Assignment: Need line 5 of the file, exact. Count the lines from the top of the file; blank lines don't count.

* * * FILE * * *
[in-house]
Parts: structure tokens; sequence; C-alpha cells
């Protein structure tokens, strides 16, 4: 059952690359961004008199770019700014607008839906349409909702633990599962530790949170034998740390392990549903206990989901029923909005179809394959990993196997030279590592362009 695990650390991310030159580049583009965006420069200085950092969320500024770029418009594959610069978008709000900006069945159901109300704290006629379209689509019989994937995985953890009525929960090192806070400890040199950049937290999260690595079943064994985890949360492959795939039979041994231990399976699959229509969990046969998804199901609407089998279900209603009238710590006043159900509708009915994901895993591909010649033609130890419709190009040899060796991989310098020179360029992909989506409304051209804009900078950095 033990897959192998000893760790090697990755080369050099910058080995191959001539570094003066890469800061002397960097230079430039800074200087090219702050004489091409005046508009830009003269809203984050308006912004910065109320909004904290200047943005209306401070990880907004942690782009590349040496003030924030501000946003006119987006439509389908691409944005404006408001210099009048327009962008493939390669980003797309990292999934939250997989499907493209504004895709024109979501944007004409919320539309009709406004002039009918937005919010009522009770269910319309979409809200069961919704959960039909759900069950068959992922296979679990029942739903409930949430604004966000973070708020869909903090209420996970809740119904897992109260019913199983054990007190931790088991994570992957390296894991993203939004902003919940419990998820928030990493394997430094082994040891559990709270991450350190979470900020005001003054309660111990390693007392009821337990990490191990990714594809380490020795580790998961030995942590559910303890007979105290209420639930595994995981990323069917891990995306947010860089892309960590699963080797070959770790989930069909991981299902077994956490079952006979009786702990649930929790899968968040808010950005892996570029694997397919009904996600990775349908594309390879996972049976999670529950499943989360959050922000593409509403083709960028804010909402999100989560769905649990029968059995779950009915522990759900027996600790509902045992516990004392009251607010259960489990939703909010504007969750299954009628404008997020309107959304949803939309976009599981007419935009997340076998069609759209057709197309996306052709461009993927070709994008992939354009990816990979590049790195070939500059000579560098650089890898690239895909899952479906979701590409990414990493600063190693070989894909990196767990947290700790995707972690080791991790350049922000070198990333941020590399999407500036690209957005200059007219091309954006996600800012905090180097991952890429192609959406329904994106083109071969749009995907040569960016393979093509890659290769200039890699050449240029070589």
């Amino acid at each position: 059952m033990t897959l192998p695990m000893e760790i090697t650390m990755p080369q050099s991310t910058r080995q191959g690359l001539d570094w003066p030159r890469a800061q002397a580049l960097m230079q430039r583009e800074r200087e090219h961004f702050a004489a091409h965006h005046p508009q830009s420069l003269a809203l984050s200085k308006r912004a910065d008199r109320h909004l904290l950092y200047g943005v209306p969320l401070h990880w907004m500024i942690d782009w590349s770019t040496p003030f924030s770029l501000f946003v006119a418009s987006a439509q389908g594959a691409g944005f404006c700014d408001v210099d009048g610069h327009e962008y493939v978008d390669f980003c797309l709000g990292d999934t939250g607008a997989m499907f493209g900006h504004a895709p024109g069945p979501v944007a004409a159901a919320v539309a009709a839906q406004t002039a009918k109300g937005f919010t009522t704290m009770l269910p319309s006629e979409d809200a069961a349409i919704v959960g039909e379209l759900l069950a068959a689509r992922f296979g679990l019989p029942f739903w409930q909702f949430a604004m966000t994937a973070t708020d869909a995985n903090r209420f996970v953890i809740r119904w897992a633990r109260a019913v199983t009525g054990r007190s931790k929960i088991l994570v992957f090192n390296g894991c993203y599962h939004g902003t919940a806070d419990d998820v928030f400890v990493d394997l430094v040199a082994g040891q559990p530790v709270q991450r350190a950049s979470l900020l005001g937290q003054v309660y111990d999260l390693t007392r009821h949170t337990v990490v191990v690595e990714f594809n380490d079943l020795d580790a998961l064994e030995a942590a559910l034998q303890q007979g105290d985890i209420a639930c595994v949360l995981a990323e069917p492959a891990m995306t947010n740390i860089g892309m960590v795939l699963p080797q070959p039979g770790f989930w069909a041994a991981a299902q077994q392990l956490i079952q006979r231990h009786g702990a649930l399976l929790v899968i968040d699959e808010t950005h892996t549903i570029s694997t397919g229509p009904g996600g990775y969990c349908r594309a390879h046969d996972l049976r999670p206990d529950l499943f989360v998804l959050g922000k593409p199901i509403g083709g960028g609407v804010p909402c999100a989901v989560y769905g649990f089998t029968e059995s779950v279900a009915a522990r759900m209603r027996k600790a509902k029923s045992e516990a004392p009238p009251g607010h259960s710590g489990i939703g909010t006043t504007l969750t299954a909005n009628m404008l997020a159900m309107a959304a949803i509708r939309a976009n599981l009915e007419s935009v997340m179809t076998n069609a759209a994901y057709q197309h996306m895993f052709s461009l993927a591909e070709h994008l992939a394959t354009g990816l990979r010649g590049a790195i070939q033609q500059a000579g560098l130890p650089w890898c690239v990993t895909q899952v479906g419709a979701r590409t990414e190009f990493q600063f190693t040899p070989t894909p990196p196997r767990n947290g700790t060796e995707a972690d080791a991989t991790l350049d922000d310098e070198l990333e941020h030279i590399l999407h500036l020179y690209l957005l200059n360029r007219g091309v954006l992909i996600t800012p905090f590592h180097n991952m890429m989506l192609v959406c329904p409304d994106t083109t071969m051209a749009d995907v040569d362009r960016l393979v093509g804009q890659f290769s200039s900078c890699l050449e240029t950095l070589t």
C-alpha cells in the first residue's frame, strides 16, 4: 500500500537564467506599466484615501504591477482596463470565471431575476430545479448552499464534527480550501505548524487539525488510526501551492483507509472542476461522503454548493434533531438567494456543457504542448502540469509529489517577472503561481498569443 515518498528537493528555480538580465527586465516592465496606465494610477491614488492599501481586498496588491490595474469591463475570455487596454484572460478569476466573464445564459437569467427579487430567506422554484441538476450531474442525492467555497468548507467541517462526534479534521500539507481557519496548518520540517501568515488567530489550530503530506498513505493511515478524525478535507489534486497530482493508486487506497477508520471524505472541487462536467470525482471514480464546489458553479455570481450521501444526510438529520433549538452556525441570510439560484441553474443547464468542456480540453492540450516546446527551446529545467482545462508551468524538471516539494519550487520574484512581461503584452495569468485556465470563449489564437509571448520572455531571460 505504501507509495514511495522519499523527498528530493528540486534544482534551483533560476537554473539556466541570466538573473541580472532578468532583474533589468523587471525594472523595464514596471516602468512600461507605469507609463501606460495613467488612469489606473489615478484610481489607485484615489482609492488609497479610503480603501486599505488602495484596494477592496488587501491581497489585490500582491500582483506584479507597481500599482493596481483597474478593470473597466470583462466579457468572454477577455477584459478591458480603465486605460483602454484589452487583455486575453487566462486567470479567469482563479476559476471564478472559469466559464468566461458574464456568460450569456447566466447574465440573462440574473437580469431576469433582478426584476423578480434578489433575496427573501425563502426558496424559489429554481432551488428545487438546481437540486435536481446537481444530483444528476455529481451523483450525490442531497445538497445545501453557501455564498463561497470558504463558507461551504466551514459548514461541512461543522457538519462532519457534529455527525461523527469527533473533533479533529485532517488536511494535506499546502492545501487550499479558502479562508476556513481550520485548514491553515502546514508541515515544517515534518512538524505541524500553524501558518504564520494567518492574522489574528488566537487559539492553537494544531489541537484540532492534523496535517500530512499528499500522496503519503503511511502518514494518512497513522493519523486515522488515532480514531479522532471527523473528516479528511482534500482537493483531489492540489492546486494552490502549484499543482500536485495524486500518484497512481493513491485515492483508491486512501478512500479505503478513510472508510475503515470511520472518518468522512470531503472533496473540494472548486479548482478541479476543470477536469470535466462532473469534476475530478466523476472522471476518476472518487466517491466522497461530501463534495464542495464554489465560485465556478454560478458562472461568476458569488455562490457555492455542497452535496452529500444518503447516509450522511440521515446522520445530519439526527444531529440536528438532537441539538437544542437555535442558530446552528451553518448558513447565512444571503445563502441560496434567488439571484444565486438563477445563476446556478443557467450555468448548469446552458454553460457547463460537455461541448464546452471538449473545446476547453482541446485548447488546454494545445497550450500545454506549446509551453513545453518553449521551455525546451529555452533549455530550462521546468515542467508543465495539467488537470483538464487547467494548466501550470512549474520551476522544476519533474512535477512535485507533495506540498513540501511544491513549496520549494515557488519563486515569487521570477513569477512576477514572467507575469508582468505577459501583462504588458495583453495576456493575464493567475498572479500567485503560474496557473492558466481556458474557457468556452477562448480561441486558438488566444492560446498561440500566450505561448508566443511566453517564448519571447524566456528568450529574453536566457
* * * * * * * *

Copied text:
C-alpha cells in the first residue's frame, strides 16, 4: 500500500537564467506599466484615501504591477482596463470565471431575476430545479448552499464534527480550501505548524487539525488510526501551492483507509472542476461522503454548493434533531438567494456543457504542448502540469509529489517577472503561481498569443 515518498528537493528555480538580465527586465516592465496606465494610477491614488492599501481586498496588491490595474469591463475570455487596454484572460478569476466573464445564459437569467427579487430567506422554484441538476450531474442525492467555497468548507467541517462526534479534521500539507481557519496548518520540517501568515488567530489550530503530506498513505493511515478524525478535507489534486497530482493508486487506497477508520471524505472541487462536467470525482471514480464546489458553479455570481450521501444526510438529520433549538452556525441570510439560484441553474443547464468542456480540453492540450516546446527551446529545467482545462508551468524538471516539494519550487520574484512581461503584452495569468485556465470563449489564437509571448520572455531571460 505504501507509495514511495522519499523527498528530493528540486534544482534551483533560476537554473539556466541570466538573473541580472532578468532583474533589468523587471525594472523595464514596471516602468512600461507605469507609463501606460495613467488612469489606473489615478484610481489607485484615489482609492488609497479610503480603501486599505488602495484596494477592496488587501491581497489585490500582491500582483506584479507597481500599482493596481483597474478593470473597466470583462466579457468572454477577455477584459478591458480603465486605460483602454484589452487583455486575453487566462486567470479567469482563479476559476471564478472559469466559464468566461458574464456568460450569456447566466447574465440573462440574473437580469431576469433582478426584476423578480434578489433575496427573501425563502426558496424559489429554481432551488428545487438546481437540486435536481446537481444530483444528476455529481451523483450525490442531497445538497445545501453557501455564498463561497470558504463558507461551504466551514459548514461541512461543522457538519462532519457534529455527525461523527469527533473533533479533529485532517488536511494535506499546502492545501487550499479558502479562508476556513481550520485548514491553515502546514508541515515544517515534518512538524505541524500553524501558518504564520494567518492574522489574528488566537487559539492553537494544531489541537484540532492534523496535517500530512499528499500522496503519503503511511502518514494518512497513522493519523486515522488515532480514531479522532471527523473528516479528511482534500482537493483531489492540489492546486494552490502549484499543482500536485495524486500518484497512481493513491485515492483508491486512501478512500479505503478513510472508510475503515470511520472518518468522512470531503472533496473540494472548486479548482478541479476543470477536469470535466462532473469534476475530478466523476472522471476518476472518487466517491466522497461530501463534495464542495464554489465560485465556478454560478458562472461568476458569488455562490457555492455542497452535496452529500444518503447516509450522511440521515446522520445530519439526527444531529440536528438532537441539538437544542437555535442558530446552528451553518448558513447565512444571503445563502441560496434567488439571484444565486438563477445563476446556478443557467450555468448548469446552458454553460457547463460537455461541448464546452471538449473545446476547453482541446485548447488546454494545445497550450500545454506549446509551453513545453518553449521551455525546451529555452533549455530550462521546468515542467508543465495539467488537470483538464487547467494548466501550470512549474520551476522544476519533474512535477512535485507533495506540498513540501511544491513549496520549494515557488519563486515569487521570477513569477512576477514572467507575469508582468505577459501583462504588458495583453495576456493575464493567475498572479500567485503560474496557473492558466481556458474557457468556452477562448480561441486558438488566444492560446498561440500566450505561448508566443511566453517564448519571447524566456528568450529574453536566457